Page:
Just how many meals can you get from one recipe? No, this is not a Food Network challenge but a real life, “how am I going to make it through the week and provide my family with some healthy, fast, and flavorful meals?” scenario. I am a working mother to three and wife who fits daily exercise into her life. I strive to, at some point over the weekend, make a one dish meal and turn it into two or three meals for the early part of the week or for “fall back freezer meals.”
Today let's take a look at one recipe, my Homemade Chicken Noodle Soup, then see how this versatile, healthy and filling dish can be stretched for a few meals. The soup itself makes 12 servings, plus an extra quart of broth, so there are plenty of possibilities! Read More ›
There is room for red meat in a healthy lifestyle. The key is choosing lean cuts, sensible portions and healthful cooking methods.
Serve this flank steak with steamed green beans and some whole-grain bread warmed on the grill. The heat of the meat warms the accompanying fragrant and herb-infused sauce. Use the bread to sop up every last drop of juice.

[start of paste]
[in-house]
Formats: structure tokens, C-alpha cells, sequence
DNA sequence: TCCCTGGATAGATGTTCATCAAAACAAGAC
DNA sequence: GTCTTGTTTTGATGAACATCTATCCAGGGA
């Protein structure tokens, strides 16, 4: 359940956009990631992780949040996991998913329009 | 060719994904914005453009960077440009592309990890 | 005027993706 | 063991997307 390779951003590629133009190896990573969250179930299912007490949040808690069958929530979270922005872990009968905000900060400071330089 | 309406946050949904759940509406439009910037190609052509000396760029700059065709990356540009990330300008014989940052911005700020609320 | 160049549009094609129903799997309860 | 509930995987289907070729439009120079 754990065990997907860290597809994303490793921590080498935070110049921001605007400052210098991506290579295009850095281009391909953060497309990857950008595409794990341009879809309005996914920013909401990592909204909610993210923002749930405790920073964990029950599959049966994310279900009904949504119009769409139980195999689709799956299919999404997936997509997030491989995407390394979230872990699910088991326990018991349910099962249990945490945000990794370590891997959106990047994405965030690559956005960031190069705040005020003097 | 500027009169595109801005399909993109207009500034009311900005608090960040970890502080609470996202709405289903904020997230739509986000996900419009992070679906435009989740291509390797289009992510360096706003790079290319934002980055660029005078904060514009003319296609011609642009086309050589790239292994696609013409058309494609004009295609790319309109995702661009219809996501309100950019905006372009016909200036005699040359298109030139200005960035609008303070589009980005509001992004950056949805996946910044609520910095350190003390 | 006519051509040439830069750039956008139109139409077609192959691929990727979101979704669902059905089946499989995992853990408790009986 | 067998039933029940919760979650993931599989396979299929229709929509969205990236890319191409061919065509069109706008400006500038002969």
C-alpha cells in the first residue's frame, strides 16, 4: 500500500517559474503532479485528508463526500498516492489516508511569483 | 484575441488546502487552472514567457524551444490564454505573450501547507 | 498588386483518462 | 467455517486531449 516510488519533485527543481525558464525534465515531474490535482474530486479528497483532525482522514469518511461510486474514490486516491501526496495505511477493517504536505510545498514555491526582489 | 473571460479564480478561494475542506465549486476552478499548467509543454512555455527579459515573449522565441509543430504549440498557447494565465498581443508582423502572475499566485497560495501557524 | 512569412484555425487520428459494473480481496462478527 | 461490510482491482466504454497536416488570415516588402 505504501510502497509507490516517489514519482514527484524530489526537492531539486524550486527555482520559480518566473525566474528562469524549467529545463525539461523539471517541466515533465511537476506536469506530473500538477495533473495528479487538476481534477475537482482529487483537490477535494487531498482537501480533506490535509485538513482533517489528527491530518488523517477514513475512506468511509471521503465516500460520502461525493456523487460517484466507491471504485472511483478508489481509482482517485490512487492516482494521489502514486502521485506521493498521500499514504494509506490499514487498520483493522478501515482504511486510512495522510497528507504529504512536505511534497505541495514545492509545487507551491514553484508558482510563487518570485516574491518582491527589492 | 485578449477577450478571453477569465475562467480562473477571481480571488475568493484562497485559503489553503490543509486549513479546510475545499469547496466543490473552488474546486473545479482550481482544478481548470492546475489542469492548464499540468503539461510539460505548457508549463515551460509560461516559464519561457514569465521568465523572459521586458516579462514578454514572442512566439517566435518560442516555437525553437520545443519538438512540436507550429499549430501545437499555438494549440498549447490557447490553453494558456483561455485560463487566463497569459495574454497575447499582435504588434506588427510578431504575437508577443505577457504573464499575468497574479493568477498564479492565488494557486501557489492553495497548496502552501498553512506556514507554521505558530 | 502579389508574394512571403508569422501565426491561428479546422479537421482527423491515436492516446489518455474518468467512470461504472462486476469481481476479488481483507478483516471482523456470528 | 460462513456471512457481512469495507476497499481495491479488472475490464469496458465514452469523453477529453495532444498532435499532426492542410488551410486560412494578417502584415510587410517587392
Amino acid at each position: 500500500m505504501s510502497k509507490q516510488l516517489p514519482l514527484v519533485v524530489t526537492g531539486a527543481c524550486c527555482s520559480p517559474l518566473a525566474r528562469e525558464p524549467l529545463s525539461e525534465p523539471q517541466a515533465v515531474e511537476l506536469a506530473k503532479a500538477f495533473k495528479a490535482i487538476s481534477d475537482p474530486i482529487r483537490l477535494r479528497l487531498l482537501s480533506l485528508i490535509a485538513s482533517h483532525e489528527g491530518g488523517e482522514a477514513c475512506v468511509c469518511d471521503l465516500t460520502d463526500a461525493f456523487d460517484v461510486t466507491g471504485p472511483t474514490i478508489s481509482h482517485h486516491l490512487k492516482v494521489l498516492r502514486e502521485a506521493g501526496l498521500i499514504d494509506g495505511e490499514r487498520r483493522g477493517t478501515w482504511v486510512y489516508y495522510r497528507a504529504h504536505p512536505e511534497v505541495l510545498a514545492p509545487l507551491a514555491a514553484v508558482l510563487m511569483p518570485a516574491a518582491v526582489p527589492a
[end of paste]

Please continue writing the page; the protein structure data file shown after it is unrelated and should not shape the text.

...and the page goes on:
Flank steak is a lean, affordable and flavorful cut of beef, but it's often tough. We marinated our flank steak and cut it against the grain to keep it as tender as it is tasty!
With a slice of whole-grain bread, a cup of green beans and a cup of skim milk, this meal has 420 calories and 15 g fat. Add 98 calories if you're using Chef Meg's Garlic-Citrus Parsley Sauce. (I like to serve a teaspoon or so of the sauce over steamed vegetables.) Read More ›
Hi, it's Chef Meg.
Wondering what to make for dinner? Here in Northern Kentucky, where I live, it's cold--without a ray of sunshine in sight. Still, that doesn't mean that we can't imagine we're someplace warmer.
My makeover of a user-submitted recipe, Island Chicken with Pineapple Salsa, combines lean grilled chicken with sweet and tangy tropical fruits for a healthy dinner that will transport you away from the cold, gray winter.
Watch the video now! Read More ›
In these modern days, with busy lives, blended families, and packed social calendars, the holidays would be better named the holi-weeks.
For me, the holidays started on Monday, with an office party--lunch from Panera and bowling. Then, after a couple of days of last-minute shopping, working frantically to get ready for the shortened week, and a four-hour drive to my mother's house late last night, we had Christmas Eve dinner with my mom's family.